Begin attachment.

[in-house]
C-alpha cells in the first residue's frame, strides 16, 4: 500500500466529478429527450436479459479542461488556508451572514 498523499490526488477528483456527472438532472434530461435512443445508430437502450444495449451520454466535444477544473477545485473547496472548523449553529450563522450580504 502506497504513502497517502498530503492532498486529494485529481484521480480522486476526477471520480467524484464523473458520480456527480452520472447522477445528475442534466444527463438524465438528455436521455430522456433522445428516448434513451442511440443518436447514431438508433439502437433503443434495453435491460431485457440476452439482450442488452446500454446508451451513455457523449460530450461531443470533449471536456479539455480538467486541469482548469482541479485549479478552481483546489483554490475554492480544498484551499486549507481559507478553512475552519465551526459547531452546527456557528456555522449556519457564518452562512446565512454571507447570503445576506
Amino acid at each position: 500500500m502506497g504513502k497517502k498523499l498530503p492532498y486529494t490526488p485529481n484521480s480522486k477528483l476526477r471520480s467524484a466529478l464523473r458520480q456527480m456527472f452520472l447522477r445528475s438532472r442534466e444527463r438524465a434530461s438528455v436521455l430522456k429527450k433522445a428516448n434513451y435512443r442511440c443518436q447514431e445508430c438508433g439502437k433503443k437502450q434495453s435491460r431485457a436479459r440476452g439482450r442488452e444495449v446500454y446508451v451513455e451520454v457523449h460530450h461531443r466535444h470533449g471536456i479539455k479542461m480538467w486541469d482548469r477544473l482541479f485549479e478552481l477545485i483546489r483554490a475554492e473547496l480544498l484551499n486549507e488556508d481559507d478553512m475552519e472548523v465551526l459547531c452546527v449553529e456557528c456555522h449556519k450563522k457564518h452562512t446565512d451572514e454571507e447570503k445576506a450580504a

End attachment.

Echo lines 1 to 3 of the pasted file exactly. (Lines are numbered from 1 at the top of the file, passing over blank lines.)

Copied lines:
[in-house]
C-alpha cells in the first residue's frame, strides 16, 4: 500500500466529478429527450436479459479542461488556508451572514 498523499490526488477528483456527472438532472434530461435512443445508430437502450444495449451520454466535444477544473477545485473547496472548523449553529450563522450580504 502506497504513502497517502498530503492532498486529494485529481484521480480522486476526477471520480467524484464523473458520480456527480452520472447522477445528475442534466444527463438524465438528455436521455430522456433522445428516448434513451442511440443518436447514431438508433439502437433503443434495453435491460431485457440476452439482450442488452446500454446508451451513455457523449460530450461531443470533449471536456479539455480538467486541469482548469482541479485549479478552481483546489483554490475554492480544498484551499486549507481559507478553512475552519465551526459547531452546527456557528456555522449556519457564518452562512446565512454571507447570503445576506
Amino acid at each position: 500500500m502506497g504513502k497517502k498523499l498530503p492532498y486529494t490526488p485529481n484521480s480522486k477528483l476526477r471520480s467524484a466529478l464523473r458520480q456527480m456527472f452520472l447522477r445528475s438532472r442534466e444527463r438524465a434530461s438528455v436521455l430522456k429527450k433522445a428516448n434513451y435512443r442511440c443518436q447514431e445508430c438508433g439502437k433503443k437502450q434495453s435491460r431485457a436479459r440476452g439482450r442488452e444495449v446500454y446508451v451513455e451520454v457523449h460530450h461531443r466535444h470533449g471536456i479539455k479542461m480538467w486541469d482548469r477544473l482541479f485549479e478552481l477545485i483546489r483554490a475554492e473547496l480544498l484551499n486549507e488556508d481559507d478553512m475552519e472548523v465551526l459547531c452546527v449553529e456557528c456555522h449556519k450563522k457564518h452562512t446565512d451572514e454571507e447570503k445576506a450580504a